Sometimes they may need encouragement and guidance to keep doing something, but that’s where a mum’s intuition comes in: You know when you can eek a few extra photos out, or when it’s time to stop. For example, one of my children is more shy and thoughtful, so I get quiet pictures of her, and the other is always skipping and is very textural, so I frequently capture her bounding down a street or running her hands through something — or even both! Respecting your children’s own boundaries means they don’t get too tired of the camera and see you just as a documenter of moments, rather than someone who pushes them into situations they don’t want to be in. The best shots always happen when kids are enjoying or engaged in what they do.
Julie Mak: My children are still fairly young, so I use a wide lens most often (I prefer the 24 mm) so that I can remain relatively close to them. Using a wider lens allows me enough room to get my entire subject in the frame, and also include part of the scene. When shooting my children, I like to include the environment, as it is often an important element of the story.
I shoot at many different angles, down low with at their level which shows the world from their perspective, and from above which can help to emphasize just how little they are.
The best images come when my children forget that the camera is there. While there is a time for posed images, I usually try to avoid images with direct eye contact; it is when they are completely lost in their world that their true selves emerge. I either set them up with a project or give them opportunities to explore, and then I wait until they are fully immersed. After that, it’s a combination of patience and luck to see what unfolds and to be quick about capturing them before the moment disappears.
Lastly, I try to capture my children as they are — while I will move around to get better light, a better angle, or a less distracting background, I don’t wait for the perfect setting or scenario. I want to capture real life, as messy or imperfect as it may be.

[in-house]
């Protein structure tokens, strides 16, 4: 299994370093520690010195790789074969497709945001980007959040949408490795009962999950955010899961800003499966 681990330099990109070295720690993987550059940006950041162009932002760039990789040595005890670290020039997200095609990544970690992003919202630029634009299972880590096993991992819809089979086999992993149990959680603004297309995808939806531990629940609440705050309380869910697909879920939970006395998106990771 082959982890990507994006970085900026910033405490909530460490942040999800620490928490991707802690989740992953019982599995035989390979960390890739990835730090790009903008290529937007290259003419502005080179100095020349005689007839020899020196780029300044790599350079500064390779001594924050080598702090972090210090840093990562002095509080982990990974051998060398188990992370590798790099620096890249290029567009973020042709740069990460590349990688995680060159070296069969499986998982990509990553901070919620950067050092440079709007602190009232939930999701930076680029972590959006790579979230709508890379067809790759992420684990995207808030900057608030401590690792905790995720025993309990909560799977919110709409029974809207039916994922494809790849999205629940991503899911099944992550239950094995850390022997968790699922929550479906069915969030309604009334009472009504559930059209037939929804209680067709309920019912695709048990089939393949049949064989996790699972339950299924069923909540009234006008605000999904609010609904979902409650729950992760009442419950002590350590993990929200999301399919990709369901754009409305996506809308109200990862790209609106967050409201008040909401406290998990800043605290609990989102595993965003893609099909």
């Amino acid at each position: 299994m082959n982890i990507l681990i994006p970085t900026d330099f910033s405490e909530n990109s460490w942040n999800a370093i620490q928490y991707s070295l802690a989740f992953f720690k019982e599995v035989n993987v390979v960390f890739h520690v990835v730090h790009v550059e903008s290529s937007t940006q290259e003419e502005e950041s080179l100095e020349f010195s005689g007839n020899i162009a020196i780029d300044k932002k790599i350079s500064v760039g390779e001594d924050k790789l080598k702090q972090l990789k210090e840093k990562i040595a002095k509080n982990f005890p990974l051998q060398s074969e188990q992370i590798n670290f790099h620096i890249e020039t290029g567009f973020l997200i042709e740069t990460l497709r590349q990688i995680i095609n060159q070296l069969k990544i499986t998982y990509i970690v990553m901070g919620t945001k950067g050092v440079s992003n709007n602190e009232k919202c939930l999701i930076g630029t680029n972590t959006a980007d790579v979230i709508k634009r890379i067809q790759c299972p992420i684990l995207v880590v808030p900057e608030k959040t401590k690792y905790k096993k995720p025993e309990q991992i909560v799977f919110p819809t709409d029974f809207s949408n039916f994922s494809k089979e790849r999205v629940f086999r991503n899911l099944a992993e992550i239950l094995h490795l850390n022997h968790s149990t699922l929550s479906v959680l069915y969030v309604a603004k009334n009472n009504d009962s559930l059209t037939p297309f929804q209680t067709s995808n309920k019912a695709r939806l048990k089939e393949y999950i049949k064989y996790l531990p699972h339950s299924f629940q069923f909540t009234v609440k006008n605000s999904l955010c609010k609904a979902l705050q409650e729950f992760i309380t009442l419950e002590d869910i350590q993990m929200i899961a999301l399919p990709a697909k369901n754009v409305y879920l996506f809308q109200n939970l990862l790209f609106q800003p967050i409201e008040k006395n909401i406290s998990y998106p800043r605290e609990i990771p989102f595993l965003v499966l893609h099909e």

Maria Angerilli: When I photograph my own children, most of the time, my aim is to capture them just as they are — I want to photograph them being them, rather than them acting for my camera. To get genuine moments of your everyday captured, you have to be like a fly on the wall; you observe, anticipate what may happen, and have your camera close by and ready to go. Some of my favorite photos of my children may not be technically perfect, but in one frame, that photograph tells a story.
My other tip to get genuine images of your children is to interact with them and ask them questions while you are photographing them doing an activity. You can get some great expressions from them when they are explaining something or showing you something they are doing. And then, when they are immersed in an activity, throw them off guard with a funny sound or face, and you’re sure to get some genuine laughter and smiles.
My last tip is a technical tip: I often see parents photographing their children from the perspective of looking downwards at them. Change your perspective; get down to your child’s level to see how they see the world. Whenever I give friends this tip, they are amazed at how something so simple improves the picture!
April Burns: Living on a small farm, I spend a lot of time on the back porch watching our cattle graze and the clouds floating by. I have always been amazed at how beautiful the sky and our surroundings are. When I photograph my two boys, I try to capture them in their own crazy element, but I also want them to be able to look at the photographs and see how beautiful the simple things in life are. Most of the images of my boys are action shots — they are always running this way or that way.
I try to give as little direction to them as possible to avoid them becoming annoyed with me and the camera. When I give directions, it is usually just “run towards me” or “run in that direction.” In order to capture the beauty of the clouds and their surroundings, I step back and capture the landscape as well. Many times I will take two separate exposures, one exposing for the kiddos skin and another exposing for the sky. Then I will combine the two images during my processing. I really try to watch the horizon line to keep it from running through the middle of my subjects; I either angle the camera down to keep the kiddos below the sky line or I will lay on the ground and shoot up to have the sky as my complete background.